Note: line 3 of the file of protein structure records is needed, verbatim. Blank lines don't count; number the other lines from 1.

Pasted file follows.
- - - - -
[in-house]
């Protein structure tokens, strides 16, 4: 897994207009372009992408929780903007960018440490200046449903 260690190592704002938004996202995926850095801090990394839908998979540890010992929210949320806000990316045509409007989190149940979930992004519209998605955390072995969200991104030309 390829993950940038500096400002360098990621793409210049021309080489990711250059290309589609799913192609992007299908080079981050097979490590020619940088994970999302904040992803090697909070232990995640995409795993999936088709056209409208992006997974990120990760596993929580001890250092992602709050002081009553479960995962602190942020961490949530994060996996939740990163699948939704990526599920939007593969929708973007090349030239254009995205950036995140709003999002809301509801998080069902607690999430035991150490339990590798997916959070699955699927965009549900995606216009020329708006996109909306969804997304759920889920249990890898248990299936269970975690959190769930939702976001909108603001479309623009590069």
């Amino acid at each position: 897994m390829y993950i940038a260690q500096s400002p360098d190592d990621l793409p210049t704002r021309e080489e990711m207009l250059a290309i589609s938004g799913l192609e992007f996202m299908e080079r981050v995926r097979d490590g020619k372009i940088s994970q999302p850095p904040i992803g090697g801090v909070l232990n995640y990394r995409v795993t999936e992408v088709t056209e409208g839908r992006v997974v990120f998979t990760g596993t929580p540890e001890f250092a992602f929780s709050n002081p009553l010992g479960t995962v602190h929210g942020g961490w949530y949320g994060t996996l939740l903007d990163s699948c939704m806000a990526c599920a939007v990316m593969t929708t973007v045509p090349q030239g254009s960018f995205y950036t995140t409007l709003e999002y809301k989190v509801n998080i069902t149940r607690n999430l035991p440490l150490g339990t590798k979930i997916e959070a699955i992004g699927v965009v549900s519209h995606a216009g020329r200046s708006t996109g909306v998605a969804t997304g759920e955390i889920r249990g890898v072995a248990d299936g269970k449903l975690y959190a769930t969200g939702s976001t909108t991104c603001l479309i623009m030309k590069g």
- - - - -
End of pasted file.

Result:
């Amino acid at each position: 897994m390829y993950i940038a260690q500096s400002p360098d190592d990621l793409p210049t704002r021309e080489e990711m207009l250059a290309i589609s938004g799913l192609e992007f996202m299908e080079r981050v995926r097979d490590g020619k372009i940088s994970q999302p850095p904040i992803g090697g801090v909070l232990n995640y990394r995409v795993t999936e992408v088709t056209e409208g839908r992006v997974v990120f998979t990760g596993t929580p540890e001890f250092a992602f929780s709050n002081p009553l010992g479960t995962v602190h929210g942020g961490w949530y949320g994060t996996l939740l903007d990163s699948c939704m806000a990526c599920a939007v990316m593969t929708t973007v045509p090349q030239g254009s960018f995205y950036t995140t409007l709003e999002y809301k989190v509801n998080i069902t149940r607690n999430l035991p440490l150490g339990t590798k979930i997916e959070a699955i992004g699927v965009v549900s519209h995606a216009g020329r200046s708006t996109g909306v998605a969804t997304g759920e955390i889920r249990g890898v072995a248990d299936g269970k449903l975690y959190a769930t969200g939702s976001t909108t991104c603001l479309i623009m030309k590069g």